That’s why it’s easier to make something approximating your value at a day-job, at least at first. Your employer has distribution, a way to sell your skills in a product, and that’s worth the tradeoff of less freedom over your working hours and less leverage over your income. Same goes for publishers and labels. “Publishers are like venture capitalists for writers,” wrote Nathan Baschez in a recent article about blogging platform Medium. “They make early bets and give people a chance.” Same goes for eCommerce; Etsy's and Amazon's fees might make a Shopify store look tempting, but it's far easier to sell your real-world goods on a platform where people are already searching for products like yours. Real-world retail is the same—it can be worth giving up 50% of your margin to get your product in a store.
If you make it independent, if you turn your startup into a success or build enough following to follow your creative dreams, you’ll have to solve distribution and build an audience large enough to support you along the way. And if you really win, you’ll build enough distribution to spare, enough to lift up an ecosystem along with you.
So how do you get there? It's partly what Microsoft did in its earliest days, building for every platform and using others' distribution while they were building an audience of their own along the way:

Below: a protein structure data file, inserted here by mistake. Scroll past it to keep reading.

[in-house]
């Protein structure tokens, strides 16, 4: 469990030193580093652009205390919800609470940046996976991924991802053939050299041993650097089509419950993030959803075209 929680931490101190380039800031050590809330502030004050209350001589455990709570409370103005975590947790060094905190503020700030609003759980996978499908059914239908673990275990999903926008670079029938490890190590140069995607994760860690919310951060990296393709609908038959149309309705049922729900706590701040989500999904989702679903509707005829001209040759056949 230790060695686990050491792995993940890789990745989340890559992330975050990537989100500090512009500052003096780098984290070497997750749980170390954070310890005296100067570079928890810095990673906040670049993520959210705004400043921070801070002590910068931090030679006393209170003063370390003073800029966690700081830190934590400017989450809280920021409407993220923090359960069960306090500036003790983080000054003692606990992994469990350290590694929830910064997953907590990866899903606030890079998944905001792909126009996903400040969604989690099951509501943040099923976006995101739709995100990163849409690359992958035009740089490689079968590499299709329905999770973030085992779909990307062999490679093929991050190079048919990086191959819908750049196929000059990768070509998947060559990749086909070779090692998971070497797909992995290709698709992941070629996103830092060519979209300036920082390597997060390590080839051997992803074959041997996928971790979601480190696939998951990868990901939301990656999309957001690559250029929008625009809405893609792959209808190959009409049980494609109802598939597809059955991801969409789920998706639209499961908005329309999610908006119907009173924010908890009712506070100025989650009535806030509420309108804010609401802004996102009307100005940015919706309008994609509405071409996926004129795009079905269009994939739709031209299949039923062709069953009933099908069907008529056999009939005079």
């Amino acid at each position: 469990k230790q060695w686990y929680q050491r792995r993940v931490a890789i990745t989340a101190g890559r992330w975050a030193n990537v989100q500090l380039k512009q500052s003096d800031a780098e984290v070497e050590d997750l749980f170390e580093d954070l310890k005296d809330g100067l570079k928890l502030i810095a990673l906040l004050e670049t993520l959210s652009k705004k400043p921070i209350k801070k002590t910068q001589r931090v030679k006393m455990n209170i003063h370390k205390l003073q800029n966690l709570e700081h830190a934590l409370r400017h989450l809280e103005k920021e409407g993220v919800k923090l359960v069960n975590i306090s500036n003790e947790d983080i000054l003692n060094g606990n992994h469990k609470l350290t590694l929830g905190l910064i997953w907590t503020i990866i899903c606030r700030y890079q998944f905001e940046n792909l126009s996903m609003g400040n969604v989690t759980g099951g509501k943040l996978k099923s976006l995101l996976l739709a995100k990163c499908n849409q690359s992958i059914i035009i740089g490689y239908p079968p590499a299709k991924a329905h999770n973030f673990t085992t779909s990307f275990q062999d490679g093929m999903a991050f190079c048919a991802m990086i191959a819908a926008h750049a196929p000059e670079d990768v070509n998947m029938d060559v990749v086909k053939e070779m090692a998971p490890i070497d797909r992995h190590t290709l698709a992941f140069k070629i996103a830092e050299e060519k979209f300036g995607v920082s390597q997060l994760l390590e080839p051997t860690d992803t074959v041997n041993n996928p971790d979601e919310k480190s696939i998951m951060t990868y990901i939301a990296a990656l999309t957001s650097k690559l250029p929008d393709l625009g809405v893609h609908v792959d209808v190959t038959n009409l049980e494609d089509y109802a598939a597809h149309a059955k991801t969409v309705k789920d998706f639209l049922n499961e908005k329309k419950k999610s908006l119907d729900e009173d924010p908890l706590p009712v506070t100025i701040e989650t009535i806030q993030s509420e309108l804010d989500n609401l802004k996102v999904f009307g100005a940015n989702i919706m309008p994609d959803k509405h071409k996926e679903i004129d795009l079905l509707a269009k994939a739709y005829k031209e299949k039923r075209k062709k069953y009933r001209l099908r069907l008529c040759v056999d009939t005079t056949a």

Use someone else’s distribution. You might make more money eventually on your own blog or by publishing on your own, but the distribution of Substack or Medium or YouTube or the Kindle Store or the App Store might make giving up 30% or more of your revenue worthwhile, at first. Build on a platform first, for distribution. You can always move later.
Build an audience. Start with the platform audience, but find a way to keep it. That’s why email lists are so popular; they’re a portable way to stay in touch.
Make friends. Quote other people’s writing. Invite others on your podcast. Integrate your app with someone a bit bigger. That’s when friends of friends start noticing, and you can grow together.
Build new stuff. You won’t have time to try every new platform when your product’s grown. But for now, make wise bets. If there’s something big and new, go try it. If they get big, you might get big together. If not, you might win a few new friends along the way, and move with them to the next big thing.
Stand for something. Do something unique. “If you stand for nothing, Burr, what’ll you fall for?” as Hamilton asked. It’s trite to be the “Uber of X” but it’s better than nothing. At least people will remember you. You can morph it along the way, until people say they’re the you of X, and then you’ve won.
Give others a leg up. Promote others. Tell your customers’ story, and praise your suppliers, and build ways for others to build on your platform. Become an ecosystem, somewhere others come to get their own bit of distribution.
And that’s where it all starts over, as the next big thing kicks off on your platform.